EUFAULA, Ala.—Rubber latex glove manufacturing has sprung up again after years of virtually no activity on U.S. soil.
Ameritex L.L.C., operating out of the former Alatech Healthcare L.L.C. dipping factory in Eufaula, has launched production of disposable rubber latex gloves, Greg Calhoun, co-owner of the company, confirmed in an interview.
Purchased in the latter part of 2015 by Harcal Inc., which is owned by Calhoun and comedian Steve Harvey, the company has refurbished the Eufaula plant and recently completed validation testing of gloves at the site. The firm said it is using domestic and imported latexes for it gloves.
Financial details on the plant purchase and refurbishing project were not released.
Ameritex has set up the facility to initially produce natural rubber latex gloves, but it also has launched an extensive research program that is expected to lead to the manufacture of nitrile, low protein and synthetic gloves, a company official said.
In addition to nonsterile examination gloves, the company plans to produce sterile examination and surgical gloves, as well as specially engineered gloves for the industrial and retail markets, the firm said.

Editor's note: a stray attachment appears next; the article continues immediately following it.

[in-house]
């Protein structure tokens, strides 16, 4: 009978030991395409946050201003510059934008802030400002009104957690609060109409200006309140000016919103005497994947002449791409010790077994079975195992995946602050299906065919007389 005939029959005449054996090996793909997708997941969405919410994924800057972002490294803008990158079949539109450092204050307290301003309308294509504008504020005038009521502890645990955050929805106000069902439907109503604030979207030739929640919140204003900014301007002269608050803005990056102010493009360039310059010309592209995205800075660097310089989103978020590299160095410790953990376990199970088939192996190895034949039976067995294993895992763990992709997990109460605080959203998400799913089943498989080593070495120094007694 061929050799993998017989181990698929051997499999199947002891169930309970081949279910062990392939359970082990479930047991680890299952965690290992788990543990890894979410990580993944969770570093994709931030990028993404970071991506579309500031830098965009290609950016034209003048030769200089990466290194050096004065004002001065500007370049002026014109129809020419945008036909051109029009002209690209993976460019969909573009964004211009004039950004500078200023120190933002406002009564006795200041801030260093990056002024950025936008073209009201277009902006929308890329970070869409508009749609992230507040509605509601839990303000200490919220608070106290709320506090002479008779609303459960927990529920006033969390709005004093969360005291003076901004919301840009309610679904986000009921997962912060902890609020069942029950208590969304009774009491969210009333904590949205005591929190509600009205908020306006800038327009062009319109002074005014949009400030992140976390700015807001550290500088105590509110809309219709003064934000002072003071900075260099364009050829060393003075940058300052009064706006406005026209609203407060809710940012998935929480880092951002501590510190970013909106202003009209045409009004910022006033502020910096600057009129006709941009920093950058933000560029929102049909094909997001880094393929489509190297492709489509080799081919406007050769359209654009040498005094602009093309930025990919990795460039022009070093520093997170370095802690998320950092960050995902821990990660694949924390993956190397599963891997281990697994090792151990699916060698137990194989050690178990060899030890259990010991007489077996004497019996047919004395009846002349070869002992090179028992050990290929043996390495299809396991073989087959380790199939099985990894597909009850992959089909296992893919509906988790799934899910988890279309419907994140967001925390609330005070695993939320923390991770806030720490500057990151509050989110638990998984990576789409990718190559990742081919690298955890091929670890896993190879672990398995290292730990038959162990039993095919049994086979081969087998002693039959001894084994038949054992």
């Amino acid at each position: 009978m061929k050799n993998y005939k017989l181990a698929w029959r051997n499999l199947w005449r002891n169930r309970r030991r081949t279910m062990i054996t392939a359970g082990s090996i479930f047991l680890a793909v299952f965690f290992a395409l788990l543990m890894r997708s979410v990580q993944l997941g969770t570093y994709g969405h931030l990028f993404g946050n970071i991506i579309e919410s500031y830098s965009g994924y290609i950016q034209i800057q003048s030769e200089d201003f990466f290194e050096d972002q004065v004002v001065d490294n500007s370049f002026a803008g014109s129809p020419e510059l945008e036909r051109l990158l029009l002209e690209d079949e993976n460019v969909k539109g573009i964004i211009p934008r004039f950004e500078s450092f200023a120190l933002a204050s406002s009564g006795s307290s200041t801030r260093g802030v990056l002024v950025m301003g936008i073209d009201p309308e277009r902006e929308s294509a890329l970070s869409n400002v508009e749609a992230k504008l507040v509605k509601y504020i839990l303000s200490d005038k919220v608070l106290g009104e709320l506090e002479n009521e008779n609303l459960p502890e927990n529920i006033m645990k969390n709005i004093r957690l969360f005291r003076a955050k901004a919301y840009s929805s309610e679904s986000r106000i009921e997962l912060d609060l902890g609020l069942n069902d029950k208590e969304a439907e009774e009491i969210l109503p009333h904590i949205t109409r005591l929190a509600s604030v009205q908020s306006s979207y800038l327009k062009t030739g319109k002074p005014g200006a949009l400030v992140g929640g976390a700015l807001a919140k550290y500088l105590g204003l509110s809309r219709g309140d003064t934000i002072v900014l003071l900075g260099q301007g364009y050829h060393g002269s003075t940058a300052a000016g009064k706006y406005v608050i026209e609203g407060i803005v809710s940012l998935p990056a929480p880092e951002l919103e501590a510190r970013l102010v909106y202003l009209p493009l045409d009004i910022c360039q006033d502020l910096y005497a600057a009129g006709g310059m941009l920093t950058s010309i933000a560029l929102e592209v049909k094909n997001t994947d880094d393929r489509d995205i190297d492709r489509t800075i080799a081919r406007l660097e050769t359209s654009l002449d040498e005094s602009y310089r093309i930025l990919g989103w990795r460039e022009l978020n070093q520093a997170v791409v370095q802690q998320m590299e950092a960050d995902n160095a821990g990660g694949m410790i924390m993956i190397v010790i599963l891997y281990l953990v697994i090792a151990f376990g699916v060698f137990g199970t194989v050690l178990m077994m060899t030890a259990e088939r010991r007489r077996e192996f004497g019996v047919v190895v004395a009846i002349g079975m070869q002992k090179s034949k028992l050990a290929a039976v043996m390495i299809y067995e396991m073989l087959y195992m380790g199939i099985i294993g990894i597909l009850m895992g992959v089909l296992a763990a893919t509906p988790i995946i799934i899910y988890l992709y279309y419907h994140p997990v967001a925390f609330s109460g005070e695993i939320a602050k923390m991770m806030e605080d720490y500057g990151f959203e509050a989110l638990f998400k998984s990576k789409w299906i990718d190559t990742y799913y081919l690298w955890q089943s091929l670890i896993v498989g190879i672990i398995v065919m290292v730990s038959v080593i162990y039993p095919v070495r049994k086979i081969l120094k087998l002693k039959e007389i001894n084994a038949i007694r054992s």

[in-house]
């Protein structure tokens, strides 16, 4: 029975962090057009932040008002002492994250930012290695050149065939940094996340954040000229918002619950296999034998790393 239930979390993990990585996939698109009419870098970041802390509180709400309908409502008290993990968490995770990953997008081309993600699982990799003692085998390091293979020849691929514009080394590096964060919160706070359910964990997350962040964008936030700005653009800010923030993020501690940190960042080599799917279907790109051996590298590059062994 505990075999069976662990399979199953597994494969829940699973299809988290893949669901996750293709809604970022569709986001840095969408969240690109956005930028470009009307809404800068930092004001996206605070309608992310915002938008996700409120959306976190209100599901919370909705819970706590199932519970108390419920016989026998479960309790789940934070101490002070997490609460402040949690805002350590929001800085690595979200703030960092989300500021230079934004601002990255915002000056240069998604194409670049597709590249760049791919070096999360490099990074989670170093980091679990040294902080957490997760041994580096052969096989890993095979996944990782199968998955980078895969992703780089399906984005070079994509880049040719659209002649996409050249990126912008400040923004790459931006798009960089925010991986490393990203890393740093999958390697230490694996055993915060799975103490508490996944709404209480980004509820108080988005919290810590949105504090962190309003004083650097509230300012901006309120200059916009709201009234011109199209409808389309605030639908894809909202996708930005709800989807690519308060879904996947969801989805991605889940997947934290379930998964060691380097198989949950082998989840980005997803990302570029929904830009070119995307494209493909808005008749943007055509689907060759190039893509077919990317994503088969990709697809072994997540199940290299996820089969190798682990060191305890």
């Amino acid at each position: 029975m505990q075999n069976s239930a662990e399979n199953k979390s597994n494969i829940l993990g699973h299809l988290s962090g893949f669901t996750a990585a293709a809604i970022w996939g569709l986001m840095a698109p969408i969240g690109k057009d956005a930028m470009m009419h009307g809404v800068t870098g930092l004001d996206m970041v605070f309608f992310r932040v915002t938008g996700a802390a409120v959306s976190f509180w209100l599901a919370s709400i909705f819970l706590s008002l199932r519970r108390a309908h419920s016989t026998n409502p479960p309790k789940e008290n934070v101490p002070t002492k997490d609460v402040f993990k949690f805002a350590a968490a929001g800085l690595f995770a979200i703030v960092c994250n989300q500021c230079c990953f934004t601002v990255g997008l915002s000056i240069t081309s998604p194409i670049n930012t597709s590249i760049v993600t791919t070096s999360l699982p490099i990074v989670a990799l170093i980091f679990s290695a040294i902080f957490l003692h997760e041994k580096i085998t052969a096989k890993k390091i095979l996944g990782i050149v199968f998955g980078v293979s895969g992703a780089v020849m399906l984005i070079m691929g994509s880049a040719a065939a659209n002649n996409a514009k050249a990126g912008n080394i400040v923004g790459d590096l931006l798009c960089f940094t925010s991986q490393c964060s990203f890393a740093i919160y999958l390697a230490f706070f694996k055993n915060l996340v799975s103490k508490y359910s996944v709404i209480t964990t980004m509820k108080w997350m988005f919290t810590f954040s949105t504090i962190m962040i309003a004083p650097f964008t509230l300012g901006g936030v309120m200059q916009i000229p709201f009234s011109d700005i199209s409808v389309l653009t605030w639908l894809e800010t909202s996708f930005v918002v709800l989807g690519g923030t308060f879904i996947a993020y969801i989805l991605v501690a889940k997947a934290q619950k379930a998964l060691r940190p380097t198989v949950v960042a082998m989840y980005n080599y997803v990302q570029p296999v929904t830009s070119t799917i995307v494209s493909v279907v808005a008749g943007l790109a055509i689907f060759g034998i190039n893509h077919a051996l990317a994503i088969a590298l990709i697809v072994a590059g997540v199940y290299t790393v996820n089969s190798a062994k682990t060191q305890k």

Its hand protection wear currently is targeted for commercial and domestic use and a variety of markets, including medical, dental, retail, industrial, and government, both federal and state.
Ameritex is ramping up production to an estimated capacity of about 720 million gloves per year, it said, and has the capacity to expand that figure to an additional 360 million gloves annually at the plant.
While the company said the Eufaula facility has the potential to bring about 300 jobs to the area, it currently operates with a small work force of between 15 and 30 workers.
Alabama Gov. Robert Bentley said in a press release that the state's “strong pro-business climate and dedicated work force is a testament to the decision to open the Ameritex plant in Eufaula and create 300 new jobs.” He added that he appreciated the partnership of Harvey and Calhoun on economic development.
Alatech last used the Eufaula plant in 2009 when it no longer made gloves but was producing condoms under an AIDS contract with the U.S. government for shipment to poorer nations. The company lost the government contract, which was awarded to plants in Asia, and Alatech finally shut down after a long battle to remain afloat.
The facility had been among the last of the NR glove and condom facilities operating in the U.S.
For two decades prior to its closure, most production of rubber latex goods migrated overseas. Lower labor costs and the availability of cheaper materials in NR growing regions were given by companies as the primary reasons for the exodus.
The few that remained in the U.S. either couldn't compete and closed their doors or they gave in and followed their competition to Asia.
Church & Dwight Co. Inc., however, does still manufacture Trojan-brand condoms at its operation in Virginia.